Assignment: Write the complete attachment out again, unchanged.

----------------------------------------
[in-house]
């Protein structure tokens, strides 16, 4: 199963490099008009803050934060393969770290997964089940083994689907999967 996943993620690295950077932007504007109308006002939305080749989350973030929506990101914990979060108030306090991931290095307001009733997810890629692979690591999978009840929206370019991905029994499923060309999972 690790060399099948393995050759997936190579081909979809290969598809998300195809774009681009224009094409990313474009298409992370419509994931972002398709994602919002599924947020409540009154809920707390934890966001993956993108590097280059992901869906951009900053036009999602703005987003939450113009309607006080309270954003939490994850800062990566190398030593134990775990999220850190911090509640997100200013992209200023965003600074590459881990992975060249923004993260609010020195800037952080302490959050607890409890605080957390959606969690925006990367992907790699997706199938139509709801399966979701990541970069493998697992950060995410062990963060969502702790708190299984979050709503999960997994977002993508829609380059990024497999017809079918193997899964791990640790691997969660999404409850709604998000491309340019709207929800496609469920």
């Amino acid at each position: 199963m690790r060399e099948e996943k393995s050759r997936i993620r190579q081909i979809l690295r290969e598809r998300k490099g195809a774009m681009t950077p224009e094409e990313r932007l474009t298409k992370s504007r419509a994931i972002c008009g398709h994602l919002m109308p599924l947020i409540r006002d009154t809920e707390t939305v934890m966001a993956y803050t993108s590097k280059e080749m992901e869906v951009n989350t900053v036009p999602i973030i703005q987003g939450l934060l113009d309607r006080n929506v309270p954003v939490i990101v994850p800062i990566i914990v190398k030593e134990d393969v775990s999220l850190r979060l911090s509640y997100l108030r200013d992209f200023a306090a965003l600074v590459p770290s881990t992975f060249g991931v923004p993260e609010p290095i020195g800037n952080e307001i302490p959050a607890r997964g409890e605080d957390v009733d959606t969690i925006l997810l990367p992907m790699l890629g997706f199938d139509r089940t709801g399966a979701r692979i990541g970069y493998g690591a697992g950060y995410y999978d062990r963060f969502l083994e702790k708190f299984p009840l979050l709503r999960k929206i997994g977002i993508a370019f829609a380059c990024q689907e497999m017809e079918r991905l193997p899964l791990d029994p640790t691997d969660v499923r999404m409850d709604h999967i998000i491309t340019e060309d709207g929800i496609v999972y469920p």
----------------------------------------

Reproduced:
[in-house]
């Protein structure tokens, strides 16, 4: 199963490099008009803050934060393969770290997964089940083994689907999967 996943993620690295950077932007504007109308006002939305080749989350973030929506990101914990979060108030306090991931290095307001009733997810890629692979690591999978009840929206370019991905029994499923060309999972 690790060399099948393995050759997936190579081909979809290969598809998300195809774009681009224009094409990313474009298409992370419509994931972002398709994602919002599924947020409540009154809920707390934890966001993956993108590097280059992901869906951009900053036009999602703005987003939450113009309607006080309270954003939490994850800062990566190398030593134990775990999220850190911090509640997100200013992209200023965003600074590459881990992975060249923004993260609010020195800037952080302490959050607890409890605080957390959606969690925006990367992907790699997706199938139509709801399966979701990541970069493998697992950060995410062990963060969502702790708190299984979050709503999960997994977002993508829609380059990024497999017809079918193997899964791990640790691997969660999404409850709604998000491309340019709207929800496609469920």
């Amino acid at each position: 199963m690790r060399e099948e996943k393995s050759r997936i993620r190579q081909i979809l690295r290969e598809r998300k490099g195809a774009m681009t950077p224009e094409e990313r932007l474009t298409k992370s504007r419509a994931i972002c008009g398709h994602l919002m109308p599924l947020i409540r006002d009154t809920e707390t939305v934890m966001a993956y803050t993108s590097k280059e080749m992901e869906v951009n989350t900053v036009p999602i973030i703005q987003g939450l934060l113009d309607r006080n929506v309270p954003v939490i990101v994850p800062i990566i914990v190398k030593e134990d393969v775990s999220l850190r979060l911090s509640y997100l108030r200013d992209f200023a306090a965003l600074v590459p770290s881990t992975f060249g991931v923004p993260e609010p290095i020195g800037n952080e307001i302490p959050a607890r997964g409890e605080d957390v009733d959606t969690i925006l997810l990367p992907m790699l890629g997706f199938d139509r089940t709801g399966a979701r692979i990541g970069y493998g690591a697992g950060y995410y999978d062990r963060f969502l083994e702790k708190f299984p009840l979050l709503r999960k929206i997994g977002i993508a370019f829609a380059c990024q689907e497999m017809e079918r991905l193997p899964l791990d029994p640790t691997d969660v499923r999404m409850d709604h999967i998000i491309t340019e060309d709207g929800i496609v999972y469920p």